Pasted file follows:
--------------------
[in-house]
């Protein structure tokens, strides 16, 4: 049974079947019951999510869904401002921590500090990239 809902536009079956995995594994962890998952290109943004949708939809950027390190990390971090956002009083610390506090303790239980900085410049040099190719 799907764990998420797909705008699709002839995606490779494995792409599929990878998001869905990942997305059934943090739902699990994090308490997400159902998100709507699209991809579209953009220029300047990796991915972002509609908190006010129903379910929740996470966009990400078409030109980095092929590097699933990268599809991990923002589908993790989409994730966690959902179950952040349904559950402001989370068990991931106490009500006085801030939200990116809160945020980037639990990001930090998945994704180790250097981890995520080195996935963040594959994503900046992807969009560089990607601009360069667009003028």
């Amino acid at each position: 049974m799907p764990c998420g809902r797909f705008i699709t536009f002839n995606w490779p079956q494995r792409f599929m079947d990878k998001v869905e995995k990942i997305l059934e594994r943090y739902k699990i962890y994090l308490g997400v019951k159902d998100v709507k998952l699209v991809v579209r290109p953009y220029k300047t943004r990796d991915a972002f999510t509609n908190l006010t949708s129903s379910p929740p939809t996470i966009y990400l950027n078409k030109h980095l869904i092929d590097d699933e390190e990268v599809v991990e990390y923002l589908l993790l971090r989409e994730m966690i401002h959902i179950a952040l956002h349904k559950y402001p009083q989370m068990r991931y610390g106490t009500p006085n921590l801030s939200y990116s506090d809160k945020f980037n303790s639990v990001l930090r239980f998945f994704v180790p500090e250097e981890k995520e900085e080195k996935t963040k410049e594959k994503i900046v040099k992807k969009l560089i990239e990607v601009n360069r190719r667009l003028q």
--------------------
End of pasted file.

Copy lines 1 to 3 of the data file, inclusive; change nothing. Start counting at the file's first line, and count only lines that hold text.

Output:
[in-house]
């Protein structure tokens, strides 16, 4: 049974079947019951999510869904401002921590500090990239 809902536009079956995995594994962890998952290109943004949708939809950027390190990390971090956002009083610390506090303790239980900085410049040099190719 799907764990998420797909705008699709002839995606490779494995792409599929990878998001869905990942997305059934943090739902699990994090308490997400159902998100709507699209991809579209953009220029300047990796991915972002509609908190006010129903379910929740996470966009990400078409030109980095092929590097699933990268599809991990923002589908993790989409994730966690959902179950952040349904559950402001989370068990991931106490009500006085801030939200990116809160945020980037639990990001930090998945994704180790250097981890995520080195996935963040594959994503900046992807969009560089990607601009360069667009003028």
């Amino acid at each position: 049974m799907p764990c998420g809902r797909f705008i699709t536009f002839n995606w490779p079956q494995r792409f599929m079947d990878k998001v869905e995995k990942i997305l059934e594994r943090y739902k699990i962890y994090l308490g997400v019951k159902d998100v709507k998952l699209v991809v579209r290109p953009y220029k300047t943004r990796d991915a972002f999510t509609n908190l006010t949708s129903s379910p929740p939809t996470i966009y990400l950027n078409k030109h980095l869904i092929d590097d699933e390190e990268v599809v991990e990390y923002l589908l993790l971090r989409e994730m966690i401002h959902i179950a952040l956002h349904k559950y402001p009083q989370m068990r991931y610390g106490t009500p006085n921590l801030s939200y990116s506090d809160k945020f980037n303790s639990v990001l930090r239980f998945f994704v180790p500090e250097e981890k995520e900085e080195k996935t963040k410049e594959k994503i900046v040099k992807k969009l560089i990239e990607v601009n360069r190719r667009l003028q």